Communities working with Built for Zero Canada achieved remarkable housing move-in numbers despite the barriers and complications presented by the pandemic. This blog is a part of our Bright Spot series highlighting outstanding work in ending homelessness happening across Canada.
Over the last 18 months, the pandemic complicated and exhausted already overwhelmed homelessness response systems in communities across Canada. Many opened up new emergency COVID-19 isolation spaces, made difficult decisions on how to best use provincial funding, and re-allocate scarce resources.
But many Built for Zero Canada communities also set their sights on bridging isolation spaces into housing, or taking any opportunity to be housing-focused in their emergency response during the pandemic.
Those working on the frontlines of the homelessness sector since March 2020, were out in the community advocating, ensuring basic needs were met while the world shut down, and built programs to keep people experiencing homelessness safe and get them housed.
Adding up the numbers across 25 BFZ-C communities reporting regular data showed a total of 10,672 chronic move-ins (as well as 100 veteran move-ins) reported over the pandemic from March 2020 – August 2021. This is an incredible number! Digging into the data further revealed some stand out bright spots when it came to housing move-ins, particularly from Edmonton, Windsor-Essex, and Fort McMurray highlighted below.
In reviewing data over the last year, Edmonton emerged with one of the highest monthly chronic move-in rates, averaging 105 per month (second only to Toronto at 202). After accounting for community size, it was revealed that they had the highest per capita move-in rate across BFZ-C communities.
They attribute their high move-in rates to leveraging their COVID Isolation Shelter to target vulnerable/health compromised people on their By-Name List and increased housing engagement spurred by the pandemic. Early adoption of remote support practices for both landlords and participants ensured minimal gaps in the housing process. Bridge housing was created to support stabilizing people and giving them a safe place to stay while facilitating ease of connection to Housing First Programming and better housing/move-in outcomes. A system wide collaborative approach with partners such as Alberta Health Services and Alberta Supports, helped them build improved diversion and prevention pathways and streamlined connection to support resources beyond housing.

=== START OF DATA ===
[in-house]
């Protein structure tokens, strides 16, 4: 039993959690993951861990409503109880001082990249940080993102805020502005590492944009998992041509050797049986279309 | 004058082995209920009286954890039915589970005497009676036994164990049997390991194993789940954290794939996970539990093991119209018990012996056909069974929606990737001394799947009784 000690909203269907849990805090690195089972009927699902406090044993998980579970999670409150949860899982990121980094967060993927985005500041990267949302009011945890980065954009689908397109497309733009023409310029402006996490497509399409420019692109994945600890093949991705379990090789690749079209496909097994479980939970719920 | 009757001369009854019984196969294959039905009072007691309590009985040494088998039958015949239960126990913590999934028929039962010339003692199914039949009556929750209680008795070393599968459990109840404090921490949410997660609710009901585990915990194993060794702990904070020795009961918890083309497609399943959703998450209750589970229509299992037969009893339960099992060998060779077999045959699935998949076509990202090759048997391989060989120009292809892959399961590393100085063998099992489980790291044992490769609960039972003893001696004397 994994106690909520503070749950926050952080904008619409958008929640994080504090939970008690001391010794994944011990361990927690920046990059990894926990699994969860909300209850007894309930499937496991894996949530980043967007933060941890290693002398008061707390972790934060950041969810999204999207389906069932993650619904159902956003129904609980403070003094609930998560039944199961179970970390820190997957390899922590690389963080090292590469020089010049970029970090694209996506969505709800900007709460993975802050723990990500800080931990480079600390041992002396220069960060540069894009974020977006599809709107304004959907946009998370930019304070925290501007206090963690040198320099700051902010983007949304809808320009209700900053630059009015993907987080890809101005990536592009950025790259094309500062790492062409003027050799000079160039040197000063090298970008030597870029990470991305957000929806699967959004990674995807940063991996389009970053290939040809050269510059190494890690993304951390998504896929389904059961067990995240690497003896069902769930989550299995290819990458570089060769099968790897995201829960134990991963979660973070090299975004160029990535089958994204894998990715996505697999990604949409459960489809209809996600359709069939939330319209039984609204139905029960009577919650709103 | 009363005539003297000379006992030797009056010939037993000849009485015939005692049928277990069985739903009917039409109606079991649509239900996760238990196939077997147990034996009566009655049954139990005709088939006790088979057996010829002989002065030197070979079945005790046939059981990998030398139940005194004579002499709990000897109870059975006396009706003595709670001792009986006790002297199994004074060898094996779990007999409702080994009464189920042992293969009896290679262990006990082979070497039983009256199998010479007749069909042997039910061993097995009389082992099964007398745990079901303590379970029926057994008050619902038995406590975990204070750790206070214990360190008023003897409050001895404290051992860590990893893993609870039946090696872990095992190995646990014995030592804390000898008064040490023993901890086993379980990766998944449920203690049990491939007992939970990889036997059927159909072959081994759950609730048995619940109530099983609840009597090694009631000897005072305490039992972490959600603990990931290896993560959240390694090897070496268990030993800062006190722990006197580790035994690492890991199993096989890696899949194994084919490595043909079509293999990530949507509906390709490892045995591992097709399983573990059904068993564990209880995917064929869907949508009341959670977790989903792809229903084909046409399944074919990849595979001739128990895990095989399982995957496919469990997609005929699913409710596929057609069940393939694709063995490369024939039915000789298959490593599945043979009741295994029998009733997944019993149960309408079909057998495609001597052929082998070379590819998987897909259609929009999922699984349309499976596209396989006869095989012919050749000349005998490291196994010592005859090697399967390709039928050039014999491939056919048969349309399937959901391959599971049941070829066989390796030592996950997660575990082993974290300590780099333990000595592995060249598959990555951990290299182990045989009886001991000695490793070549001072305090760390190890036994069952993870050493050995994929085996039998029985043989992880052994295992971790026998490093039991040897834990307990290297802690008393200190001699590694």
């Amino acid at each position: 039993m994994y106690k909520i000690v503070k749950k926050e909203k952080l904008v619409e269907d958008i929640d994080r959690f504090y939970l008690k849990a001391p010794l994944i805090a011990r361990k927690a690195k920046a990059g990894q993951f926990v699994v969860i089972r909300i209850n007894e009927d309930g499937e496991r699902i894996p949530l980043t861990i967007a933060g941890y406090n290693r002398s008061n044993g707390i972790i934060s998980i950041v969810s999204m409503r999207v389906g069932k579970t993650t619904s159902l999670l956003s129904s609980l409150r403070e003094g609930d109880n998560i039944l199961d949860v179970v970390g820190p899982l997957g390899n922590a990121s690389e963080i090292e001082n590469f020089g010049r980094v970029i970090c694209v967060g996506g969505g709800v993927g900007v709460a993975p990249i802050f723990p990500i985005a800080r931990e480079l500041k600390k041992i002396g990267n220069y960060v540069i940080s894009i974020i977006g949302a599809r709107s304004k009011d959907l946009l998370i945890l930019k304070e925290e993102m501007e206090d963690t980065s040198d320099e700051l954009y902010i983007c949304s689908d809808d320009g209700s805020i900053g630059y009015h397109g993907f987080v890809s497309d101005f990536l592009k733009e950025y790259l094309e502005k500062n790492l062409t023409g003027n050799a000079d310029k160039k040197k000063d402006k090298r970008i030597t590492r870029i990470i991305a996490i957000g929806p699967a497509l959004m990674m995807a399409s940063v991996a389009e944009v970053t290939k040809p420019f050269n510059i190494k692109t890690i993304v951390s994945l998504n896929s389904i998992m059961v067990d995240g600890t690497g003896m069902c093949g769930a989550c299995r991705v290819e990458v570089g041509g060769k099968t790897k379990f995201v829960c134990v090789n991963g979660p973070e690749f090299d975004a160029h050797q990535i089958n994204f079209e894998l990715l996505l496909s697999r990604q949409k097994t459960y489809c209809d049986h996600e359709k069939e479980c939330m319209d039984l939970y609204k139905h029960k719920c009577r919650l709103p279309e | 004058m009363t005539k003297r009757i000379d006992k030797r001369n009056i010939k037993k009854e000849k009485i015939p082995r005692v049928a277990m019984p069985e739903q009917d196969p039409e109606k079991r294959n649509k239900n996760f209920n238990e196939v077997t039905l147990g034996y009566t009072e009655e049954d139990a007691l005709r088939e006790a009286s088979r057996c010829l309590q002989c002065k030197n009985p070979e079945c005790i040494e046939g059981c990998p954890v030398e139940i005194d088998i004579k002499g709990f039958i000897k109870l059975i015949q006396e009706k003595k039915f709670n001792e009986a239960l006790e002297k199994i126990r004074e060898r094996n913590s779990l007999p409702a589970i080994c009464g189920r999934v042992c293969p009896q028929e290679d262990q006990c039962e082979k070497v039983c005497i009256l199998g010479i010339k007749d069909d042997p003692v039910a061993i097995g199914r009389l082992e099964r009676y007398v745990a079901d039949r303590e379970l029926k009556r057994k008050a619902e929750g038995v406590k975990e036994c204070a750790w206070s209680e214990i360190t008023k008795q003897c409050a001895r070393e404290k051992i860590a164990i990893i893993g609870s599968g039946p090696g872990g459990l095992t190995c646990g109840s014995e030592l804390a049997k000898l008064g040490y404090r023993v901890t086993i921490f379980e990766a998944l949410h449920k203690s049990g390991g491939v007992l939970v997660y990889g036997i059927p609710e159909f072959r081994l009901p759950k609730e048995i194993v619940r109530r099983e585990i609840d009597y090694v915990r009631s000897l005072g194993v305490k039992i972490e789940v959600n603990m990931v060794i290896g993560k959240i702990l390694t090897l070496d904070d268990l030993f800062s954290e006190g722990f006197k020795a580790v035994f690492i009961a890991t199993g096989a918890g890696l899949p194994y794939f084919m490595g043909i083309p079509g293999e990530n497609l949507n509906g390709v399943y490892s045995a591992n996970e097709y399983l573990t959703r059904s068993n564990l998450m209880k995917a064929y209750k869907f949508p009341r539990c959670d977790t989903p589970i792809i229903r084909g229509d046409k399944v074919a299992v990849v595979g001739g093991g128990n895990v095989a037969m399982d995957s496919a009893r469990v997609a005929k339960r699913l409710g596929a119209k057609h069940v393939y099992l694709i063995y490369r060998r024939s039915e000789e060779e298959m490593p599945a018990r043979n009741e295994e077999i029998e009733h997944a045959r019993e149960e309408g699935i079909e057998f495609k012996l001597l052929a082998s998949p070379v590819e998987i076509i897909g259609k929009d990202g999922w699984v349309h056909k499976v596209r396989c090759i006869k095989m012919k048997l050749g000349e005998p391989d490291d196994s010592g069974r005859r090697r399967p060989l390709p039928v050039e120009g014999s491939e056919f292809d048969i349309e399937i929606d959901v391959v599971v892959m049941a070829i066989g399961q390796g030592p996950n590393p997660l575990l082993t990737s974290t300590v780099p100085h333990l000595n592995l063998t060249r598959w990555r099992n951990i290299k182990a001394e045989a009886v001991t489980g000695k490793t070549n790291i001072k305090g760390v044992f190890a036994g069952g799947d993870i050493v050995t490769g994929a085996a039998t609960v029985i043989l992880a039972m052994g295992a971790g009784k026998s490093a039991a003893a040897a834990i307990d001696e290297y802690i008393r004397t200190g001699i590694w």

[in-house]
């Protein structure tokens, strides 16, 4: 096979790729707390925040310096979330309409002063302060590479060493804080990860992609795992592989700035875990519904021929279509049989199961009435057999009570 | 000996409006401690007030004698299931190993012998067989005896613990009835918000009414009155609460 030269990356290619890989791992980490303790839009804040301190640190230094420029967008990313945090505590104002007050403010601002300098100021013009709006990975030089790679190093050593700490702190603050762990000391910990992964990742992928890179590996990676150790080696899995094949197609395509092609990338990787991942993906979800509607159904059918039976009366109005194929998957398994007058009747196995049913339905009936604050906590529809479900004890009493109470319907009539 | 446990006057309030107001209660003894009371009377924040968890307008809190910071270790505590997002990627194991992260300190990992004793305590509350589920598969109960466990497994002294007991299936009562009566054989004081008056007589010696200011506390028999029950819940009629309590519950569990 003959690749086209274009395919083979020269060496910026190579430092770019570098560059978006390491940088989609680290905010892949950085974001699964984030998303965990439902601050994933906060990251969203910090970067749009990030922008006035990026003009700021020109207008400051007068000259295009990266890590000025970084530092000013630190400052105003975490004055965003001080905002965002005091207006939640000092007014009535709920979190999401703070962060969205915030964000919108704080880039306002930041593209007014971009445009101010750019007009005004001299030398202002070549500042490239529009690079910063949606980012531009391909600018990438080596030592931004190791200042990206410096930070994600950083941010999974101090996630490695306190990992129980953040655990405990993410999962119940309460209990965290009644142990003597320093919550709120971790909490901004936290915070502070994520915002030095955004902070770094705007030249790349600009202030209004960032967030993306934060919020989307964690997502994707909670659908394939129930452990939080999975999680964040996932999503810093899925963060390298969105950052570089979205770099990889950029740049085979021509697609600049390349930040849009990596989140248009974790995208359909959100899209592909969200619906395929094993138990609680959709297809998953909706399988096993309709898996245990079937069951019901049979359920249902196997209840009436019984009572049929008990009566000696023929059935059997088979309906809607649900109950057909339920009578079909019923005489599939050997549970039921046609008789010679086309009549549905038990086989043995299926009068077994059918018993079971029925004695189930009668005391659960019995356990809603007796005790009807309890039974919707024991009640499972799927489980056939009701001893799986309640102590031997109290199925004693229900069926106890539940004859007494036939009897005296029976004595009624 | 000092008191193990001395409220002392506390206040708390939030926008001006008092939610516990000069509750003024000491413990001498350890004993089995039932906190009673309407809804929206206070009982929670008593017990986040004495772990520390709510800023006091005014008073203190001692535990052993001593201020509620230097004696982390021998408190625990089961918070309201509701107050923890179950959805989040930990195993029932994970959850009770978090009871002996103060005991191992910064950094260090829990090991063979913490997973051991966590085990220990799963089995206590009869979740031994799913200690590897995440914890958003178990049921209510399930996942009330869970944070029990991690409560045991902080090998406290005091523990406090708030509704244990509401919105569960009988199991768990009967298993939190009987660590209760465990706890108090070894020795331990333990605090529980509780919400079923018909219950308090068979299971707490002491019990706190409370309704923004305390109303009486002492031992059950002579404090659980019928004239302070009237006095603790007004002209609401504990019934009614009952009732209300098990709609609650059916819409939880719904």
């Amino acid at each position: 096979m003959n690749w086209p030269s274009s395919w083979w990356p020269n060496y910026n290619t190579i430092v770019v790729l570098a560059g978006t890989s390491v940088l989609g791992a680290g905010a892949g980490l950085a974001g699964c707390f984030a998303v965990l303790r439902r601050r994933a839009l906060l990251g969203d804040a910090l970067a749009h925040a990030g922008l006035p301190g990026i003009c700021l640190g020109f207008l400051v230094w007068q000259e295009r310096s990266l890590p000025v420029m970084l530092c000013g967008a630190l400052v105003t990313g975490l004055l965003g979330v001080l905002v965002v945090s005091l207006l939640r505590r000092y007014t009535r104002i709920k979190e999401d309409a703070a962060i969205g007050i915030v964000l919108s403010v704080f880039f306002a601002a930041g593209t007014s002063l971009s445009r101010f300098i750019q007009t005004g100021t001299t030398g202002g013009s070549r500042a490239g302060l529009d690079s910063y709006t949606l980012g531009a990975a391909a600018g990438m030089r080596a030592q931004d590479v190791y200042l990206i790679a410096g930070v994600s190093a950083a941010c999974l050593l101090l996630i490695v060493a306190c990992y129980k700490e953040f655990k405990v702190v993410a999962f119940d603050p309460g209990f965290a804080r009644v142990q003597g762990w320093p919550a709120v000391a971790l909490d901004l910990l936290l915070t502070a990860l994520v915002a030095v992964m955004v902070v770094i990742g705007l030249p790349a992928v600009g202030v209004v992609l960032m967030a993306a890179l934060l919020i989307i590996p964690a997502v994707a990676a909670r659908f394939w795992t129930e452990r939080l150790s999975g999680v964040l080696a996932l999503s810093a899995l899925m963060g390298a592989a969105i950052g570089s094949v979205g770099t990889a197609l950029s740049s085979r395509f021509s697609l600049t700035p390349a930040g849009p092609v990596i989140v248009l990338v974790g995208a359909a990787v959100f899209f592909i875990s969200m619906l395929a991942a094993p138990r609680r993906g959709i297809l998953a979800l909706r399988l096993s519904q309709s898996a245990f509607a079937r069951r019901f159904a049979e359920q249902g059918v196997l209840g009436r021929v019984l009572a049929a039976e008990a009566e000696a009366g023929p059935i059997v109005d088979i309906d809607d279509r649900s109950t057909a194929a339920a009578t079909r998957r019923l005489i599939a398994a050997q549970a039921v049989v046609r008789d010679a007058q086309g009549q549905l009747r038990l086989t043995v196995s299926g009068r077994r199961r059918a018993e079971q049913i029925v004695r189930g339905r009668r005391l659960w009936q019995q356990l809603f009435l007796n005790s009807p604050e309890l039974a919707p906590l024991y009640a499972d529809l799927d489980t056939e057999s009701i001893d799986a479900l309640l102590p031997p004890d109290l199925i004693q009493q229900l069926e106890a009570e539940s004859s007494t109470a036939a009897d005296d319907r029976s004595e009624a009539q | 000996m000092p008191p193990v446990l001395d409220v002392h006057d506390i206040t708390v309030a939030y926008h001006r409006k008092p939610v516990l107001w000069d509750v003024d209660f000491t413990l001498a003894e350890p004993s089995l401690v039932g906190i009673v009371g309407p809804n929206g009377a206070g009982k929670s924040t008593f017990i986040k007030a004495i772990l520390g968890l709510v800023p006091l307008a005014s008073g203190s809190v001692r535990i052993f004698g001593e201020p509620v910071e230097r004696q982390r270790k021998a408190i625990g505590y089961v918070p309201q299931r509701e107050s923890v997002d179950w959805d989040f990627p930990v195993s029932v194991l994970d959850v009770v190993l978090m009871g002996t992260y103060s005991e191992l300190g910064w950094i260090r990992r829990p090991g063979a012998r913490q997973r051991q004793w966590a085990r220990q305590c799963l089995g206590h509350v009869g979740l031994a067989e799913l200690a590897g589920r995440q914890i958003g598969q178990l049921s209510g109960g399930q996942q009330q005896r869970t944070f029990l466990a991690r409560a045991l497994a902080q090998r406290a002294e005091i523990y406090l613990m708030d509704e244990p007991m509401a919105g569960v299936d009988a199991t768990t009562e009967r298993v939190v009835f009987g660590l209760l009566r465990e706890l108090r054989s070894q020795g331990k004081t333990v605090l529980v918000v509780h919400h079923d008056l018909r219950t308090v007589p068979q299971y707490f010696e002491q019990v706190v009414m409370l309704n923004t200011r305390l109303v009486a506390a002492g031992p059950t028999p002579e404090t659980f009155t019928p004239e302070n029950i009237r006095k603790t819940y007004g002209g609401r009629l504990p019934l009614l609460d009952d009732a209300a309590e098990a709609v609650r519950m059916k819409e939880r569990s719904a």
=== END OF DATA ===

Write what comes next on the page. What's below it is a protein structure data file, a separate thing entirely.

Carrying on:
Windsor-Essex’s move-in number over the past year is the highest reported of all BFZ-C communities, outside of Toronto and Edmonton. With a chronic move-in number, averaging 32 people a month and one particularly strong month with 52 move-ins, they have doubled-down on their housing-focused approach.
In response to the pandemic, they created a new Homelessness and Housing Help Hub (H4) that brought many partners together under one roof. They focused on ensuring low-barrier access and support for housing which included leveraging the collective resources from multiple agencies and daily “roll call” problem-solving meetings which increased collaboration and resulted in targeted and focused interventions.
Their coordinated community-wide team working together made a significant impact on the lives of those who are now housed.
Regional Municipality of Wood Buffalo, Fort McMurray
This northeastern Alberta community had to contend with COVID-19 on top of a homelessness crisis and then a 1-in-100-year flood. Despite all of this, over the last year, Fort McMurray has one of the highest per capita chronic move-in numbers, as well as, one of the highest percentages of move-ins from their overall chronic number.
They identified that the flood brought more agencies into the homelessness response sector, and constant communication helped maintain morale and formed a tight knit team that created impact by focusing on housing move-ins.
COVID funding was focused on diversion, prevention and support to access and maintain permanent housing. They created additional capacity in housing programs by identifying and supporting transitions for those that no longer required support.
Now, the community is focusing resources toward reducing the inflow of people on the chronic list, diversion and long-term prevention.
The Built for Zero Canada model encourages a sense of urgency, which is critical to ending homelessness, and many communities across Canada exemplified that in their efforts to move people into housing. The key mindset of being mission-focused and failing forward are also evident in these efforts—the collective response in communities was to make housing and move-ins a priority over everything else.
The model involves:
- helping communities adopt proven practices, deploying existing resources more efficiently, and using real-time data, rapid cycle testing and human-centred design to improve performance;
- engaging leadership from the government, private and philanthropic sectors in securing new resources for communities and removing policy roadblocks; and,
- connecting communities to one another for innovation, knowledge capture and group problem solving.
You can track how communities across Canada are progressing on ending chronic and veteran homelessness by clicking here.